By Edrissa Jallow
The Gambia’s Truth, Reconciliation and Reparations Commission (TRRC) concluded its investigation of human rights violations committed during the leadership of former President Yahya Jammeh in 2021. The TRRC Report and Recommendations indicted the former President for numerous crimes ranging from unlawful killing, sexual and gender-based violence and enforced disappearances to name a few.
The TRRC’s Recommendations have been mostly accepted by the current President Adama Barrow and are being implemented by the Ministry of Justice (MoJ) and Victims Led Groups. To learn from Chad and Senegal who collaborated to successfully prosecute former Chad President, Hissene Habre, the Government, Civil Society Actors and Legal Experts converged in Senegal for a two-day conference organised by the African Network against Extrajudicial Killings and Enforced Disappearance (ANEKED).
This is the second article from a three-part series on the Lessons Learned during the conference held between the 13th and 14th of December 2022. In this publication, we feature an SGBV survivor and a Counsel of the MoJ. Here is a link to the first story in this series.
Ms Lowe: Bringing Jammeh to Justice Requires Patience
It could be recalled on 14th October 2019, the TRRC began to investigate crimes against gender-based violence (GBV) that occurred during former President Yahya Jammeh’s regime where several alleged rape cases were heard. Ms Sainabou Camara Lowe appeared in person before the commission on the same day where she narrated her traumatic ordeal.
Ms Lowe is a survivor of the April 10th and 11th 2000 student demonstration. During her testimony at the TRRC, she narrates that Paramilitaries captured her as she joined her colleague student in the protest where “they started beating me with their batons,” and was later “dragged” into Westfield paramilitary camp.
According to her narration, the paramilitaries took her to a tiny room, tied her hands, and legs, and further stamped on her including her private parts which resulted in her going unconscious after some time. A week later, she regained consciousness and realized “my face and private parts were swollen” as she was admitted to the Gambia’s main referral Hospital in Banjul.
Ms Lowe who was also part of the study team in Dakar and shared her experience of lessons learned from Chadian Victims with our reporter. According to her, among the lessons learned from the Chadian victims is “patient and communication”.
“Although they [Chadian Victims] thought us to be patient they also taught us to fight harder to ensure he [Yahya Jammeh] is brought to justice as they did to Hissène,” said Ms Lowe.
The Chadian victims in the person of Clément Abaifouta and Abdourahmane Gueye advised TRRC victims to be patient as they [Chadian victims] had to wait for 25 years to get justice. The two victims who triumphed over the former Chad President also encouraged victims to build a strong communication team where victims can come up with their position and present it to the Government.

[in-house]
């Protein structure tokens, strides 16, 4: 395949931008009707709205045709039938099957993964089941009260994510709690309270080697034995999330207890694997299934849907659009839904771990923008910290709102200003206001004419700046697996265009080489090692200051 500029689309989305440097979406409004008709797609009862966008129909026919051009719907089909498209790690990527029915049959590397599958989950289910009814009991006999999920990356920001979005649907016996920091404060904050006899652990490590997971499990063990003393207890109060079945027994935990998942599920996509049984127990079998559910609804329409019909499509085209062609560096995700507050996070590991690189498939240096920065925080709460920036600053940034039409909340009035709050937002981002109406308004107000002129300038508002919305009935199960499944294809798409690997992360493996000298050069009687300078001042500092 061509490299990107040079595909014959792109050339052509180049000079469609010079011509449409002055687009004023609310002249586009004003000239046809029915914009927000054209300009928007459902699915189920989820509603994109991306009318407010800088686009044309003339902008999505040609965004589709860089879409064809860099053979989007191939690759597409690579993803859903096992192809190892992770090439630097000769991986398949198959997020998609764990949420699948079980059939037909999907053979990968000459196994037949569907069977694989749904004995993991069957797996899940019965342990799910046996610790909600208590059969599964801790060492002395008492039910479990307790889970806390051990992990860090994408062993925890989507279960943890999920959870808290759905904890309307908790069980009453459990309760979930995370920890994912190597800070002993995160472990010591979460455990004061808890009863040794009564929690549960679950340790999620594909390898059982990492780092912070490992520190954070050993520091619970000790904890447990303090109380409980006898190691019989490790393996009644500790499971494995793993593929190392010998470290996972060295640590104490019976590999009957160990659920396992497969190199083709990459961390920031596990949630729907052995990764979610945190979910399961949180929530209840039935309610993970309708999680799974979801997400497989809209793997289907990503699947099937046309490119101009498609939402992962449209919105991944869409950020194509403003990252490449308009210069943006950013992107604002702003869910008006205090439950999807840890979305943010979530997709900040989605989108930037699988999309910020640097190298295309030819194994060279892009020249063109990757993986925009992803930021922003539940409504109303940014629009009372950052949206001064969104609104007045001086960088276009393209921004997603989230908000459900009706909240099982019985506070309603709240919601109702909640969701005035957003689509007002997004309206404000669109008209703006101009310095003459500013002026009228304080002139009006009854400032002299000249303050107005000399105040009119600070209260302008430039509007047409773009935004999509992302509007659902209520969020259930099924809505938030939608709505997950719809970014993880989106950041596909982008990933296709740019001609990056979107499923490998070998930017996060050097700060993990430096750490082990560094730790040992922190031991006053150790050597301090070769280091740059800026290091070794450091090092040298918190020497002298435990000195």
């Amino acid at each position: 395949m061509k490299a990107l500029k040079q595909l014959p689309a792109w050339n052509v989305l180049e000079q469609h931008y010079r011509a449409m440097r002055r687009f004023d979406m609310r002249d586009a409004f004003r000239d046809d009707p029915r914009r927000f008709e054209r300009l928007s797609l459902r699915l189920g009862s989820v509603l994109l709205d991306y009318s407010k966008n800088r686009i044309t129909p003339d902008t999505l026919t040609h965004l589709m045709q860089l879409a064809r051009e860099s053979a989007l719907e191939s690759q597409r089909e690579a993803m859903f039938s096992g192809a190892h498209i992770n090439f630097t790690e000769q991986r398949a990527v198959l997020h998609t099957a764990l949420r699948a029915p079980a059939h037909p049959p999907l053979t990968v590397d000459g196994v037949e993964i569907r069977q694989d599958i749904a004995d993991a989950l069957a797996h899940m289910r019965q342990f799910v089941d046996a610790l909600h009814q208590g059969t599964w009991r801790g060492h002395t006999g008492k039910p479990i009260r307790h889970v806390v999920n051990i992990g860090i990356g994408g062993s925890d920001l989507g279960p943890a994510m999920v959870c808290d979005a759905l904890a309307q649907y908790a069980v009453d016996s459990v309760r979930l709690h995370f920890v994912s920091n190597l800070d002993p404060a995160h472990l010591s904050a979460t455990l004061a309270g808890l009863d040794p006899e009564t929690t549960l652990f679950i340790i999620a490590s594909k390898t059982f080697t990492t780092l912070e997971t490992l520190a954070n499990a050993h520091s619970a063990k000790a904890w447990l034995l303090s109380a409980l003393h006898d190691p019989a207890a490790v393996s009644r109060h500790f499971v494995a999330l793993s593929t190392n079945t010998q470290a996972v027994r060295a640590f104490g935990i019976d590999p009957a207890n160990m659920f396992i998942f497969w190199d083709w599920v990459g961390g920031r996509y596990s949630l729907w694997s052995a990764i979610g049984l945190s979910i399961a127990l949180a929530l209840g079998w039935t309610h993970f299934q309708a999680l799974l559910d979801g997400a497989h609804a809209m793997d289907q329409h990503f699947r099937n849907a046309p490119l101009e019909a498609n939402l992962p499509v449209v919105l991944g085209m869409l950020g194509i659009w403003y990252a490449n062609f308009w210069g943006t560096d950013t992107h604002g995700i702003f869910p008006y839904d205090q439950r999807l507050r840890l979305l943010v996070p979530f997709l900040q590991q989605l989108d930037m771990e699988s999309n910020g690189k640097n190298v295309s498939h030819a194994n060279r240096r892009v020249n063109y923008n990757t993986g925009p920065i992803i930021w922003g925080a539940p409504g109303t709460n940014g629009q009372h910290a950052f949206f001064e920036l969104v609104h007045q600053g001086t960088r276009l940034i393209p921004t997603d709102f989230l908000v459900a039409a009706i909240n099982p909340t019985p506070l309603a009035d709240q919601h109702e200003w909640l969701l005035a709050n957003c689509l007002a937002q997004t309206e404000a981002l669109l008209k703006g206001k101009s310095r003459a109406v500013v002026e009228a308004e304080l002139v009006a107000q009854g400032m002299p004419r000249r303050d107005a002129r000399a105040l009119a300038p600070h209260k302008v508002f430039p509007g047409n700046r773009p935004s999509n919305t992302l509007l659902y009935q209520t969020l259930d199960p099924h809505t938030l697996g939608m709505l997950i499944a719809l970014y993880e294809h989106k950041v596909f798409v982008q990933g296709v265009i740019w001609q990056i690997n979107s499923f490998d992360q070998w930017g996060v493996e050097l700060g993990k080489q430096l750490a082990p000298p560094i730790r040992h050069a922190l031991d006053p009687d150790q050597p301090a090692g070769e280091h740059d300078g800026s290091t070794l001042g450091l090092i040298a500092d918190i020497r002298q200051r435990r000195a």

Both victims further expressed their sincere gratitude to ANEKED for organizing the two-day-long initiative.
Prosecution of Former Chad President Hissène Habré
Former Chad President Hissène Habré was convicted and sentenced to life in prison on 30th May 2016 in the capital city of Senegal, Dakar by the Extraordinary African Chambers in the Senegalese court system after being found guilty of committing a series of crimes including torture, sexual violence, and unlawful killings.
A Human Rights Watch publication highlights that an “appeals court confirmed the verdict and ordered Habré to pay approximately €123 million euros in victim compensation” on 27th April 2017. However, a few years later, Habré eventually died in August 2021, while serving his life sentence at the ripe age of seventy-nine.
Given that The Gambia is going through a similar process and initiating the prosecution of former President Yahya Jammeh, ANEKED’s first-of-its-kind international conference facilitated lessons learned from the Habré trial.
Counsel Ceesay: It’s Not Going to Be Easy as We Thought
The Principal State Counsel at the MoJ, Aji Adam Ceesay told delegates that prosecuting Jammeh will not be as easy as Gambians think. Counsel Ceesay who represented the Gambia’s MoJ also shared her thoughts with our reporter on the role of government in bringing Jammeh to Justice.
“It’s also sure that the process is not going to be easy as we taught and is going to also take time, it’s not a one-day process because it took them (Senegal and Chad) twenty years before they could have Hissène Habré to justice”.
Counsel Ceesay added that the MoJ has also learned during the two-day conference about the legal and legislative reforms required for a smooth Transitional Justice process. She explains that the Transitional Justice “processes cannot be done without proper legislative reforms, it’s a number one thing to do”.
According to Counsel Ceesay, the government has “started something and we have learned that in areas that Chad didn’t have it right we as a nation are trying much better that’s having the reparation goes together with all the public hearings and then also doing the legislative reforms”.
However government “admits that there is much more to be done,” she concluded.
Earlier this week the Minister of Justice delegated the Minister for Transport and Works to re-introduce Bills crucial to the Transitional Justice process. On Tuesday 20th December 2022 the Minister of Transport and Works, Hon Ebrima Sillah re-introduced the “Prevention and Prohibition of Torture Bill 2020, Criminal Procedure Bill 2020, Criminal Offences Bill 2020 and the Mutual Assistance in Criminal Matters Bill 2019,” which are all important for the Legislative Reforms required for a smooth Transitional Justice process.